Interlinear Books takes an old idea (bilingual books) and adds a unique twist to it. Instead of having a translation off to the side, the English translations are written directly below the target language in small font. Although this sounds like a small improvement, it makes reading what otherwise might be a difficult text, much simpler and more enjoyable. They’re also translated with language learners in mind, as words aren’t always translated individually, but instead, as a semantic unit. This way, expressions will sometimes be translated as one unit, making the translation easier to understand.

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The rating is our best guess, but we haven’t yet had the opportunity to fully test and review this resource.

Beelinguapp Mini-Review: Reading & Listening Practice

Beelinguapp – 4.3 

Beelinguapp makes it easier to read and listen to interesting content in a number of languages. You’ll find short stories, news, fairy tales, music, and more. Their side-by-side reading functionality highlights the sentence in the language you’re learning, as well as in a language you’re familiar with. The karaoke feature makes it easy to follow the audio with the written text. Some of the content and features are available for free, but there are also premium plans to unlock more.

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The rating is our best guess, but we haven’t yet had the opportunity to fully test and review this resource.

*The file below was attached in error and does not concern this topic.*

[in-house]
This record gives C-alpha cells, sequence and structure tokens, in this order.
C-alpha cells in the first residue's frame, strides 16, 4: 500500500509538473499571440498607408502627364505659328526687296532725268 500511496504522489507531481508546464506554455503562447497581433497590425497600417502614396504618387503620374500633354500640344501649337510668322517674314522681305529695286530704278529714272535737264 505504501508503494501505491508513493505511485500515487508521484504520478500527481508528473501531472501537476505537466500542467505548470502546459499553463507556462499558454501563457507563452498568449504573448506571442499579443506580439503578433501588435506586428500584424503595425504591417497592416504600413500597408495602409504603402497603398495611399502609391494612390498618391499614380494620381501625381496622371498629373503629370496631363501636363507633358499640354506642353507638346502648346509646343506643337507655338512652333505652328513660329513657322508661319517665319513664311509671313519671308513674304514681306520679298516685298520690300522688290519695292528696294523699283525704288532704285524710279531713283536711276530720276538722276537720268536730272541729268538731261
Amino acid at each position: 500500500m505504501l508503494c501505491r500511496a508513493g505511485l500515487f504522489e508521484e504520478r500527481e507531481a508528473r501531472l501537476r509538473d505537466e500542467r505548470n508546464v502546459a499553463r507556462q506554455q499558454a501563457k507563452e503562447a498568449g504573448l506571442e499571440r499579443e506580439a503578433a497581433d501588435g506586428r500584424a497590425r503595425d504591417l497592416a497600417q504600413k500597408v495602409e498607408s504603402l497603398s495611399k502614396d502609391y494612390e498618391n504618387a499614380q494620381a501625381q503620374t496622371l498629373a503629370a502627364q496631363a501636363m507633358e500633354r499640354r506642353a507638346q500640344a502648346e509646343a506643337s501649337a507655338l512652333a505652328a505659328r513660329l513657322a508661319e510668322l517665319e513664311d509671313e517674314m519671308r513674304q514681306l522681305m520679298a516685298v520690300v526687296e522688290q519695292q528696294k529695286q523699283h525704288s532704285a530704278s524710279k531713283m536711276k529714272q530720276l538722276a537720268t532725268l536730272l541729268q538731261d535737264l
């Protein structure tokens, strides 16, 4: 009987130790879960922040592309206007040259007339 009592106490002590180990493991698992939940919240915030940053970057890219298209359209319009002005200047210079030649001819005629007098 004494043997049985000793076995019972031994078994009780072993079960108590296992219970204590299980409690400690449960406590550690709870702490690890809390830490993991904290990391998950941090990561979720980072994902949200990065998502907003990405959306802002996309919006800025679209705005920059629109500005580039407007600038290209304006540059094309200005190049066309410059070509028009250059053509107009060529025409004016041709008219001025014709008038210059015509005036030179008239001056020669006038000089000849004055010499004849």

Coffee Break Review: Italian, French, and German Courses

Quick Review


The Coffee Break Languages series teach languages through podcast-style lessons. The lessons have a casual feel and offer lots of explanations, building on each other nicely. Courses are available for a one-time purchase, but much of the material is also available for free as podcasts or Youtube videos.


The audio is of high quality and the instruction is thoughtful.


There are lots of explanations, and you can start as an absolute beginner, but practice opportunities are limited.


There is a lot of high-quality content available for free; the paid courses might not be worth the price for some.


Italian, German, French, Spanish, Mandarin Chinese, Swedish, English


Many audio lessons are free. The premium version of each season includes extra materials and costs £80 (roughly $100). 

One Season £80
Two-Season Bundle £145
Three-Season Bundle £210
Four-Season Bundle £255